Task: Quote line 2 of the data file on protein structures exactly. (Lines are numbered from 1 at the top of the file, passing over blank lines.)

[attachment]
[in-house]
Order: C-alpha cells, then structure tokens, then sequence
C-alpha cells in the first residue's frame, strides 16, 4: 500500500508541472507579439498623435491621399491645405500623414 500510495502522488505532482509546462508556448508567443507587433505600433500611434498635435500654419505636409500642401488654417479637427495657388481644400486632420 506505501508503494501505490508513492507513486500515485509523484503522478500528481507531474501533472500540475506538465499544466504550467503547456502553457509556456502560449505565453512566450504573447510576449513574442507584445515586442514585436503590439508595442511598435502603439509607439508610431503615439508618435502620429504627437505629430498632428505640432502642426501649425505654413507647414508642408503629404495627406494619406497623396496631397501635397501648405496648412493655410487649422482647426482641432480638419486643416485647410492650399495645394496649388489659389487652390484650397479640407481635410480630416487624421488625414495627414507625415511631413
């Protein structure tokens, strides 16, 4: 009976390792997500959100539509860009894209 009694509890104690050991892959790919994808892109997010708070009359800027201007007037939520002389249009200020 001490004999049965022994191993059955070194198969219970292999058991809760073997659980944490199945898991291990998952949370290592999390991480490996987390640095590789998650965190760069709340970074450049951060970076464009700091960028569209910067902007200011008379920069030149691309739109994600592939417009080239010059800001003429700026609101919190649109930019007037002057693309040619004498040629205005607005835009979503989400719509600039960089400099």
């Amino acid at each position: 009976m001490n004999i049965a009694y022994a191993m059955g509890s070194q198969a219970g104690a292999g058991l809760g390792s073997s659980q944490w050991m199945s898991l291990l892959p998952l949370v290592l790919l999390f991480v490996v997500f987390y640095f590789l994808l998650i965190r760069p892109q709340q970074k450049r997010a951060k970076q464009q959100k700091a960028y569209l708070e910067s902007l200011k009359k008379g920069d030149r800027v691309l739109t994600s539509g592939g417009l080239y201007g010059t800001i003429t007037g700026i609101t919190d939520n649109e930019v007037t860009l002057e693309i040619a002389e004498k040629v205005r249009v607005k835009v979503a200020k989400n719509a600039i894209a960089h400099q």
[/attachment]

Order: C-alpha cells, then structure tokens, then sequence